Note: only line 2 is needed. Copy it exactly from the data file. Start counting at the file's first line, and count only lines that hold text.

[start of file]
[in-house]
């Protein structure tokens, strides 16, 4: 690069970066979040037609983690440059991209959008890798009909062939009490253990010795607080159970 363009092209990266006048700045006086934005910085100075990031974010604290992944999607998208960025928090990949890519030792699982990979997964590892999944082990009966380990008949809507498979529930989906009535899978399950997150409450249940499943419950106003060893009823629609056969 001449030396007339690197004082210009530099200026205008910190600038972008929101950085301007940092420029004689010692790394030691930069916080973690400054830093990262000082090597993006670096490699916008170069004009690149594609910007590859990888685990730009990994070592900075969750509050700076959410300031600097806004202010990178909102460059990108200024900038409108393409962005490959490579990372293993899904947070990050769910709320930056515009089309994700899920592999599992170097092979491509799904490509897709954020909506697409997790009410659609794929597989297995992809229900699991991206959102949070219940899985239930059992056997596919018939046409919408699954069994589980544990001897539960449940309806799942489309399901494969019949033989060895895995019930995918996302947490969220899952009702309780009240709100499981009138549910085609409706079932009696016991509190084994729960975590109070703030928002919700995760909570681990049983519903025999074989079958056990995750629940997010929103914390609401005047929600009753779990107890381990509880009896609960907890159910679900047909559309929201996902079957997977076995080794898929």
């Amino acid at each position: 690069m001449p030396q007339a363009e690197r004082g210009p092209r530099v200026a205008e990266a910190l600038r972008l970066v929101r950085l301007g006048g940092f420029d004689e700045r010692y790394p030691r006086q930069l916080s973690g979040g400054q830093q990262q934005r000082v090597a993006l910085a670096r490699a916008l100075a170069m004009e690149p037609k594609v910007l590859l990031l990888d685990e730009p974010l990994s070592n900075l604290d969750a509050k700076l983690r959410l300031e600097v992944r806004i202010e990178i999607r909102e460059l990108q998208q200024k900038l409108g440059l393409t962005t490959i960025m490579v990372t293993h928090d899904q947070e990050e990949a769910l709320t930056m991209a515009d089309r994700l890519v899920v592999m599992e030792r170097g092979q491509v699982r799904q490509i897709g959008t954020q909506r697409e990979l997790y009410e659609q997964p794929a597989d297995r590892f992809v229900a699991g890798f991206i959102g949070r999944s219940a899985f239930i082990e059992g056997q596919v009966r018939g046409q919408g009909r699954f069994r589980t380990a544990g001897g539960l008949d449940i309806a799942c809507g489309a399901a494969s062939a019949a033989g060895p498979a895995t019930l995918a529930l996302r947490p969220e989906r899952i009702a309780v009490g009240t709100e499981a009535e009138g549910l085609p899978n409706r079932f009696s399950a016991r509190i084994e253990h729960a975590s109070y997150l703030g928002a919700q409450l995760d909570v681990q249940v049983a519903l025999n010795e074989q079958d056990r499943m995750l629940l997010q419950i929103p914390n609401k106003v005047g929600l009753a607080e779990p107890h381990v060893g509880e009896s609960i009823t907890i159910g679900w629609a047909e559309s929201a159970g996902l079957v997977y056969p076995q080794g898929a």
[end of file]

């Protein structure tokens, strides 16, 4: 690069970066979040037609983690440059991209959008890798009909062939009490253990010795607080159970 363009092209990266006048700045006086934005910085100075990031974010604290992944999607998208960025928090990949890519030792699982990979997964590892999944082990009966380990008949809507498979529930989906009535899978399950997150409450249940499943419950106003060893009823629609056969 001449030396007339690197004082210009530099200026205008910190600038972008929101950085301007940092420029004689010692790394030691930069916080973690400054830093990262000082090597993006670096490699916008170069004009690149594609910007590859990888685990730009990994070592900075969750509050700076959410300031600097806004202010990178909102460059990108200024900038409108393409962005490959490579990372293993899904947070990050769910709320930056515009089309994700899920592999599992170097092979491509799904490509897709954020909506697409997790009410659609794929597989297995992809229900699991991206959102949070219940899985239930059992056997596919018939046409919408699954069994589980544990001897539960449940309806799942489309399901494969019949033989060895895995019930995918996302947490969220899952009702309780009240709100499981009138549910085609409706079932009696016991509190084994729960975590109070703030928002919700995760909570681990049983519903025999074989079958056990995750629940997010929103914390609401005047929600009753779990107890381990509880009896609960907890159910679900047909559309929201996902079957997977076995080794898929």